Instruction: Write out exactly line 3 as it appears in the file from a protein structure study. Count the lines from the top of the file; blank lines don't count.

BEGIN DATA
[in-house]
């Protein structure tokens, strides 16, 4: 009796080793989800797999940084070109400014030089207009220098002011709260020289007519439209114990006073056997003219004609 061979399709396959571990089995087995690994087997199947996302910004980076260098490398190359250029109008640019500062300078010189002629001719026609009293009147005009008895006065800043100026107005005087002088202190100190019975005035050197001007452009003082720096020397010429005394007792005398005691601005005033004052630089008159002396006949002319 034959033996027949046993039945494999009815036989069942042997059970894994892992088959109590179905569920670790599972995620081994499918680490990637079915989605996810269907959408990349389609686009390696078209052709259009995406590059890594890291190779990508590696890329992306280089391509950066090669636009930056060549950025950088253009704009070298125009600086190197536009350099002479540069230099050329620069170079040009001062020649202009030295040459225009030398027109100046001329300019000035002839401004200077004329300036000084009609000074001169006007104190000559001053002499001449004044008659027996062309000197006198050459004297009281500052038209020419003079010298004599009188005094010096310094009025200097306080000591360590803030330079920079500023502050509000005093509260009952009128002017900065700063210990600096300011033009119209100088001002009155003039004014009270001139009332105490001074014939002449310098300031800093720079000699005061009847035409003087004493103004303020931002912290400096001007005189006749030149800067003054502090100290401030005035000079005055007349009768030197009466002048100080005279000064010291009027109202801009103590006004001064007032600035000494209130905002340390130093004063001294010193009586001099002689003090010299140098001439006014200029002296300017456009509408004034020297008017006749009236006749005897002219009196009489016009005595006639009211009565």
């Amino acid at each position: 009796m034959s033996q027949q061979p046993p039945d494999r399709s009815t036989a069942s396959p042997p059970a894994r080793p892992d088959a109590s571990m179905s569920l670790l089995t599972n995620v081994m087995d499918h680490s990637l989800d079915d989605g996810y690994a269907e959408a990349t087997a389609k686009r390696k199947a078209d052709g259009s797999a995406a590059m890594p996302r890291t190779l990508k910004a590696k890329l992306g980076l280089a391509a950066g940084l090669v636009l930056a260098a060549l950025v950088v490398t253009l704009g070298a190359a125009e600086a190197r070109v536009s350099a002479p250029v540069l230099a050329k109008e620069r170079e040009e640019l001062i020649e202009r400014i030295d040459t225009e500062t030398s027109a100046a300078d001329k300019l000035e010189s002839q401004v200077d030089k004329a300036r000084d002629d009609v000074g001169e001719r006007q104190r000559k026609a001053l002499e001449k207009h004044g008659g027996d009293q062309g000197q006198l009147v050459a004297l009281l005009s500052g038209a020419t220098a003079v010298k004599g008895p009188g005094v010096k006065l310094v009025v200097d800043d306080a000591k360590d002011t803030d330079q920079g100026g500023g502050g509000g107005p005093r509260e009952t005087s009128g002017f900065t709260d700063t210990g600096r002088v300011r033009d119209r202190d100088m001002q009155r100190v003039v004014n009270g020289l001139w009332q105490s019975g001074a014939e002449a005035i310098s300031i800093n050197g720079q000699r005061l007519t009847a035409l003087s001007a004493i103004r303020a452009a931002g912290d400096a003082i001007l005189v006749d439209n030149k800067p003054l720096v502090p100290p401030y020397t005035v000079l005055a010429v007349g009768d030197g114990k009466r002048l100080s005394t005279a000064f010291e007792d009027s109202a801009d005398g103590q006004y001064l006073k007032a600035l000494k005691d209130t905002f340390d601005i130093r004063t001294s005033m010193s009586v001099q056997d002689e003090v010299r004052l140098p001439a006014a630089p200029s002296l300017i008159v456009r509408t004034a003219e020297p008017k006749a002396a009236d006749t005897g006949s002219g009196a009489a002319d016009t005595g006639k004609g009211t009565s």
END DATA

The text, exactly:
């Amino acid at each position: 009796m034959s033996q027949q061979p046993p039945d494999r399709s009815t036989a069942s396959p042997p059970a894994r080793p892992d088959a109590s571990m179905s569920l670790l089995t599972n995620v081994m087995d499918h680490s990637l989800d079915d989605g996810y690994a269907e959408a990349t087997a389609k686009r390696k199947a078209d052709g259009s797999a995406a590059m890594p996302r890291t190779l990508k910004a590696k890329l992306g980076l280089a391509a950066g940084l090669v636009l930056a260098a060549l950025v950088v490398t253009l704009g070298a190359a125009e600086a190197r070109v536009s350099a002479p250029v540069l230099a050329k109008e620069r170079e040009e640019l001062i020649e202009r400014i030295d040459t225009e500062t030398s027109a100046a300078d001329k300019l000035e010189s002839q401004v200077d030089k004329a300036r000084d002629d009609v000074g001169e001719r006007q104190r000559k026609a001053l002499e001449k207009h004044g008659g027996d009293q062309g000197q006198l009147v050459a004297l009281l005009s500052g038209a020419t220098a003079v010298k004599g008895p009188g005094v010096k006065l310094v009025v200097d800043d306080a000591k360590d002011t803030d330079q920079g100026g500023g502050g509000g107005p005093r509260e009952t005087s009128g002017f900065t709260d700063t210990g600096r002088v300011r033009d119209r202190d100088m001002q009155r100190v003039v004014n009270g020289l001139w009332q105490s019975g001074a014939e002449a005035i310098s300031i800093n050197g720079q000699r005061l007519t009847a035409l003087s001007a004493i103004r303020a452009a931002g912290d400096a003082i001007l005189v006749d439209n030149k800067p003054l720096v502090p100290p401030y020397t005035v000079l005055a010429v007349g009768d030197g114990k009466r002048l100080s005394t005279a000064f010291e007792d009027s109202a801009d005398g103590q006004y001064l006073k007032a600035l000494k005691d209130t905002f340390d601005i130093r004063t001294s005033m010193s009586v001099q056997d002689e003090v010299r004052l140098p001439a006014a630089p200029s002296l300017i008159v456009r509408t004034a003219e020297p008017k006749a002396a009236d006749t005897g006949s002219g009196a009489a002319d016009t005595g006639k004609g009211t009565s």